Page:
Stakeholders have raised concerns that Australian privacy laws (in particular the Privacy Act 1998) and confidentiality provisions in contract or under equitable banker‐client or fiduciary‐client obligations could restrict data reporting in some circumstances, including mandatory data reporting required under foreign laws.
This concern could also arise with respect to electricity derivatives, where it is proposed that no decision be taken until after review processes are completed, if active financial entities are required under foreign laws to report data relating to cross-border transactions in electricity derivatives. Such transactions may occur in respect of the NEM or foreign electricity markets.
Some stakeholders have reported that they are working to address these concerns by obtaining client consent and/or to seeking relief under foreign regulatory requirements (for instance, allowing masking of counterparty identities pending consent being obtained). However, the extent of any relief necessary would depend upon the extent of any duties of confidence; for example, some contractual obligations may preclude disclosure of even anonymous data.
In the absence of any statutory override of clients’ privacy or confidentiality rights, persons subject to a foreign reporting obligation would appear to need to obtain the consent of each client (or in the case of Australian privacy law, to report data identifying individuals only in an anonymous form). Requiring the obtaining of this consent may be difficult and costly.
In some circumstances such as data relating to former clients, it may be even more difficult, or impossible, to obtain client consent for data to be reported.
Support of foreign trade reporting requirements
The Act enables rules to be made to support compliance with foreign trade reporting requirements. The regulations (in conjunction with the ability to prescribe non-licensed trade repositories) provide a means of tightly constraining ASIC’s derivative transaction rule making powers to facilitate such compliance.
However, it may be questioned whether the imposition of any rules overriding clients’ privacy or confidentiality rights is appropriate.
Additionally the Act only allows for mandating of future derivative transactions and so this approach could not be used to authorise or require the reporting of transaction or position data prior to the establishment of the rule making power.
If ASIC was provided with a rule making power to support compliance with foreign trade reporting requirements, it would need to assess the appropriateness of the use of this power in light of, amongst other considerations, the alternatives available to industry to achieve compliance with foreign laws.
Regulations would need to prescribe which trade repositories ASIC could require reporting to (in addition to any domestically licensed trade repositories). It would be open for the regulations to prescribe classes of trade repository (for example trade repositories licensed under the provisions of the Dodd-Frank Wall Street Reform and Consumer Protection Act (the Dodd-Frank Act).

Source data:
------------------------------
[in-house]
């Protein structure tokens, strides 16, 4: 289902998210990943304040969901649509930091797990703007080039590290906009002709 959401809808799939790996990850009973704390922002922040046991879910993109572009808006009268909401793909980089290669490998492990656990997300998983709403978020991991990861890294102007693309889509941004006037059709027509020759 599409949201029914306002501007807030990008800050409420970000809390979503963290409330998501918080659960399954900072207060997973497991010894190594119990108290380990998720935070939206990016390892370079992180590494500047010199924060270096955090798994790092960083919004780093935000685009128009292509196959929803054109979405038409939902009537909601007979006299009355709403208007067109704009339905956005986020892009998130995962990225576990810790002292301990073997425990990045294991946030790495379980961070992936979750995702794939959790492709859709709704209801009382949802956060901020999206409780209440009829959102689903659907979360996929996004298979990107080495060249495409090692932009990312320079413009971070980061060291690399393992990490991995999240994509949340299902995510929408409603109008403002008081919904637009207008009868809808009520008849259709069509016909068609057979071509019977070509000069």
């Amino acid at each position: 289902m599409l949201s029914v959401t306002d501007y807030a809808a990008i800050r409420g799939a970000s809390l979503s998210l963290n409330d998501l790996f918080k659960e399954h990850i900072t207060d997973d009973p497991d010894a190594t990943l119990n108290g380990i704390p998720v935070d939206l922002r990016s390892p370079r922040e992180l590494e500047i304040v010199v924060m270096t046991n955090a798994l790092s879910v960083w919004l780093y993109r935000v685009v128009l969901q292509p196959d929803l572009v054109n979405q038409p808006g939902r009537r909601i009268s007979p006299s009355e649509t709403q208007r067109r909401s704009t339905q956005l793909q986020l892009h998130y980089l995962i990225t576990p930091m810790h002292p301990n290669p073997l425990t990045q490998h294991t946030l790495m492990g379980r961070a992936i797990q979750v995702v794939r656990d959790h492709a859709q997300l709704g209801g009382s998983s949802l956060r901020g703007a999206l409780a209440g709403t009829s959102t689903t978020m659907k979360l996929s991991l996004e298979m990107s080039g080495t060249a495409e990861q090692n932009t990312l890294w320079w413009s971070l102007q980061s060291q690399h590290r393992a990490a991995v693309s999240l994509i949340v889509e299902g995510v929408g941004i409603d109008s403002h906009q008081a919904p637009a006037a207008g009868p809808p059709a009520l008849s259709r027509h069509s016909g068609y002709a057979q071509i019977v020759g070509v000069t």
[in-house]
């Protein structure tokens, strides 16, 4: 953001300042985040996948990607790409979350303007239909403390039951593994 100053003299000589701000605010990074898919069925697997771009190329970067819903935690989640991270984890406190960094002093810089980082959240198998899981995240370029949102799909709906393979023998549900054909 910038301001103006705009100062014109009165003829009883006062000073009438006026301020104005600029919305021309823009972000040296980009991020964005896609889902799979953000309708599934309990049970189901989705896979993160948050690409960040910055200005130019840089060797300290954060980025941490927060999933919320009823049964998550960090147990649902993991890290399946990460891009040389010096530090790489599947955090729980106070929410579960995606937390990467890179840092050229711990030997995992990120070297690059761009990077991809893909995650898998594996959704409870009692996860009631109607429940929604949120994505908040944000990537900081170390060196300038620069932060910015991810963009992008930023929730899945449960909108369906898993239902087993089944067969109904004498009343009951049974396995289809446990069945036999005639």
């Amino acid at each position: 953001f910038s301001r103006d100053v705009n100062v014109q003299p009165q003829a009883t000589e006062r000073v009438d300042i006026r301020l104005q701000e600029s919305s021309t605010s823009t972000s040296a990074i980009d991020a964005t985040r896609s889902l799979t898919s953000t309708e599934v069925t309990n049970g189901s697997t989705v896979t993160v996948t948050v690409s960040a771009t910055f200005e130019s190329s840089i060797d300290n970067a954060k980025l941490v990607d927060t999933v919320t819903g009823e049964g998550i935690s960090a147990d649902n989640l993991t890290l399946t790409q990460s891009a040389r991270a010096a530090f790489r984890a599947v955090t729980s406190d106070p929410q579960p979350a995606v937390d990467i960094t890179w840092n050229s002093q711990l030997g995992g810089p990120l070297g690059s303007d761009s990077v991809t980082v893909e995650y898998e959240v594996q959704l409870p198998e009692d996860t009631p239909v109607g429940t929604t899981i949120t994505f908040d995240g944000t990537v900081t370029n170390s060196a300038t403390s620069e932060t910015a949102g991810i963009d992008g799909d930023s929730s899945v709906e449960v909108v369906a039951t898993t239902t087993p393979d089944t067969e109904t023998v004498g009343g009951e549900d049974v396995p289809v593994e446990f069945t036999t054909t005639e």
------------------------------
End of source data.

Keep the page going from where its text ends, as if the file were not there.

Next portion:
Resolving what trade repositories to prescribe, in circumstances where they are not licensed, could also take considerable time. The trade repository licensing regime is flexible in allowing for the entry of foreign-based licensees with only limited regulation in Australia and in practice considerations for recognising an overseas trade repository would require examination of some, if not all, of the same matters as for licensing.
Proposed approach – Implementing domestic requirements (and, if necessary, obtaining mutual recognition)
Implementing the mandatory reporting regime for internationally active financial institutions as quickly as possible will assist to address these concerns. However, there are necessary steps to be taken prior to the operation of mandatory trade reporting in Australia. If the regulatory framework can be in place by mid-2013 and trade repositories can be licensed in Australia shortly thereafter, a trade reporting mandate to licensed trade repositories would be unlikely to commence until late 2013.
The Australian regime will also need to be recognised for ‘substituted compliance’ under each relevant foreign regime. This could take further time.
Along with concerns about privacy and confidentiality laws, a number of other concerns are emerging with respect to the extra-territorial application of foreign laws, such as potentially inconsistent data fields and timing for trade reporting. The regulators will monitor the situation closely and make regular recommendations following their market assessments. Urgent recommendation could also be provided in between assessments in response to unexpected market developments.
9. Do you have comments on the proposal to implement the trade reporting and trade repository licensing regime expeditiously, but not to impose interim reporting obligations ahead of this? Or is there another option you prefer? If so, why?